Southern California breaking news and trends

Investigation underway into suspended sheriffs deputies' conduct

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Los Angeles County Sheriff Lee Baca in 2010.

A quick update on the news that seven Los Angeles County sheriffs deputies have been suspended with pay: the initial investigation into the allegations of possible misconduct will be led by the Sheriff's Internal Affairs division and will be overseen by the civilian Office of Independent Review. 

Reports from the LA Times allege the group--which reportedly includes members of the department's gang unit--behave like a street gang, with matching tatoos that glorify officer-involved shootings.

Sheriffs Spokesman Steve Whitmore says it's not clear whether members of the so-called "Jump Out Boys" have been involved in any misconduct. "What I can say is that Sheriff Baca and his management team take this very seriously," he says.

Whitmore says there isn't much information he can make publicly available at the moment. California law has a number of privacy protections for peace officers accused of misconduct and/or involved in personell issues. 

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'Jump Out Boys' investigation: 7 sheriff's deputies placed on leave

Los Angeles County Sheriff insignia.

Photo vis conner395 via Flickr Creative Commons

Los Angeles County Sheriff insignia.

Seven deputies suspected of belonging to an aggressive, secret faction inside the Los Angeles County sheriff's gang unit have been placed on leave, sources confirmed to the L.A. Times on Wednesday.

Suspected members of the clique, the "Jump Out Boys," are said to celebrate shootings and have matching tattoos that are modified based on specific activities. 

The design of the tattoo, confirmed by two sources to the newspaper, reportedly includes an oversize skull with a wide, toothy grimace and glowing red eyes.

The recent discovery of a document, which led to the investigation, suggests "the group embraces shootings as a badge of honor," it was previously reported

One deputy reportedly came forward to admit association with the clique and named others involved.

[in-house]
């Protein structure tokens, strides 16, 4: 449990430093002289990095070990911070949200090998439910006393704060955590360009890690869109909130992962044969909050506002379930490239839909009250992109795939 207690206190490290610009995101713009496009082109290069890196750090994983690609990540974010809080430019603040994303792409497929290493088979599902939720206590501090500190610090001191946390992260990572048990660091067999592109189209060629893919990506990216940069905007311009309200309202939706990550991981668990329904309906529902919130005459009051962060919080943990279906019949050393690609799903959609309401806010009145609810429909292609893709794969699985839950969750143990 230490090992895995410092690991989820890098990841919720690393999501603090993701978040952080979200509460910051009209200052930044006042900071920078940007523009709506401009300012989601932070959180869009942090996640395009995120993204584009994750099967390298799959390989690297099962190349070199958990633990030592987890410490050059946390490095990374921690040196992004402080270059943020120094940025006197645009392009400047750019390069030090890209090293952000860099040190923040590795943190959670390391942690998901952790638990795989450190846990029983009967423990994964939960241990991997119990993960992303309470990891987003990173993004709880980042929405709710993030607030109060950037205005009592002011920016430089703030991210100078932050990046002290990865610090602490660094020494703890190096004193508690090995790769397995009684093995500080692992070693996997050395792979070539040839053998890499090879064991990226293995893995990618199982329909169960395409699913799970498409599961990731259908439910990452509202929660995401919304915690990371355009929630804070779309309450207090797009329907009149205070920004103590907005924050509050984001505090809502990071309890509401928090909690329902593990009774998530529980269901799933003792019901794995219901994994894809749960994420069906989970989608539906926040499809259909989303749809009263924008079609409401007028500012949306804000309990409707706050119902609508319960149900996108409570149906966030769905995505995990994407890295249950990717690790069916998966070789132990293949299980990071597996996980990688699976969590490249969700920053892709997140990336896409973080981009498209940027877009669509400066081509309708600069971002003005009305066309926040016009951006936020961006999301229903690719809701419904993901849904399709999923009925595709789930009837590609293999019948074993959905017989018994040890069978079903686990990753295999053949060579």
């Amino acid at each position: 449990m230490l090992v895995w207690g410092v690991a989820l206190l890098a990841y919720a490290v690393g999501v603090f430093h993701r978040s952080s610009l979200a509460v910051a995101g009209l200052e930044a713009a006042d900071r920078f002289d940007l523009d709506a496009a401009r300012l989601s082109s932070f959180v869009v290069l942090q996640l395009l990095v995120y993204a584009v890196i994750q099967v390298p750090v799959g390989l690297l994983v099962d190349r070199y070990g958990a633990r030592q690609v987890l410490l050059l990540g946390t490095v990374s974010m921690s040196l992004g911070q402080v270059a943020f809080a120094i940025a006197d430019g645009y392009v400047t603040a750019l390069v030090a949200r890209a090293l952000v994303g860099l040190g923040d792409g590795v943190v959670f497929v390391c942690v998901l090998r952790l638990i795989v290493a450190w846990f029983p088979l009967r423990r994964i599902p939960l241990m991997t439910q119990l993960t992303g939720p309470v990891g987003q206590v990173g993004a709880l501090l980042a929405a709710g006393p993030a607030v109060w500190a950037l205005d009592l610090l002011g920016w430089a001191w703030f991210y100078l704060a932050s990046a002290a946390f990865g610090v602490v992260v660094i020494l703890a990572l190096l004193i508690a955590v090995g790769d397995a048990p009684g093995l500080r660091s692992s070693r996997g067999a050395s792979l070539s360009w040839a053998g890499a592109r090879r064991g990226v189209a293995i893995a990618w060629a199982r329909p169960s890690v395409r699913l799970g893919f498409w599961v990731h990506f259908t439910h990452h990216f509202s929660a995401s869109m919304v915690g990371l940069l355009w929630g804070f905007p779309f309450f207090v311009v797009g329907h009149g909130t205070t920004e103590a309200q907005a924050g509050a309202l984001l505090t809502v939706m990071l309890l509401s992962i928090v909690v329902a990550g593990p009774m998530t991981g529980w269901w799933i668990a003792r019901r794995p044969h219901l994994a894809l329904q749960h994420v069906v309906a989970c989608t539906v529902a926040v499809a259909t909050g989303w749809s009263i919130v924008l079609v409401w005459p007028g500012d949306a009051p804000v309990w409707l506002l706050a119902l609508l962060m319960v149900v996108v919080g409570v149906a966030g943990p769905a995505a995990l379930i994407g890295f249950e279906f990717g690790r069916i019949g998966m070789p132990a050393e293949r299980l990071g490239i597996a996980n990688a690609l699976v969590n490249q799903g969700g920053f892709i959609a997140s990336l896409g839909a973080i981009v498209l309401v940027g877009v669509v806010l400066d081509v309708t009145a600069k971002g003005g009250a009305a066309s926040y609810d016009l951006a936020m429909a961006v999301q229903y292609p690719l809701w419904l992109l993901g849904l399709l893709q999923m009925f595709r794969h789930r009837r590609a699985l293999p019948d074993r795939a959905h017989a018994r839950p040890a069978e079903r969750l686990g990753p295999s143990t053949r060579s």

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'Jump Out Boys' sheriff's clique may have glorified shootings with tattoos

Los Angeles County Sheriff insignia.

Photo vis conner395 via Flickr Creative Commons

Los Angeles County Sheriff insignia.

The investigation into the "Jump Out Boys," thought to be a secret clique of aggressive deputies within the Los Angeles County Sheriff's Department, has turned up allegations that group members "had matching tattoos of a gun-toting skeleton, which deputies would modify to celebrate their involvement in a shooting," says the L.A. Times.

Per the Times:

  • The design of the tattoo, confirmed by two sources, includes an oversize skull with a wide, toothy grimace and glowing red eyes.
  • A bandanna wraps around the skull, imprinted with the letters "OSS" -- representing Operation Safe Streets, the name of the larger unit that the Gang Enforcement Team is part of.
  • A bony hand clasps a revolver. Investigators suspect that smoke is tattooed over the gun's barrel after a member is involved in a shooting. 
  • To the left of the skull are two playing cards -- an ace and an eight -- apparently an allusion to the "dead man's hand" in poker, sources said.

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'Jump Out Boys' investigated as secret clique inside LASD gang unit

Los Angeles County Sheriff insignia.

Photo vis conner395 via Flickr Creative Commons

There are concerns about cliques of aggressive deputies within the Los Angeles County Sheriff's Department, and a new faction called the Jump Out Boys is being investigated.

The discovery of a document suggests "the group embraces shootings as a badge of honor," was recently discovered, reports the L.A. Times. Not much is known about the behavior or membership into the Jump Out Boys, and sources emphasized that internal affairs is still in its early stages.

It is believed that the investigation will focus on the department's Gang Enforcement Team -- a unit subdivided into two platoons of deputies who reportedly work with a substantial amount of autonomy. The units target violent neighborhoods where gang incidents and intimidation are a concern.

Sheriff's Department officials said internal cliques have been accused of fostering agressive, gang-like mentality and behavior among its members.

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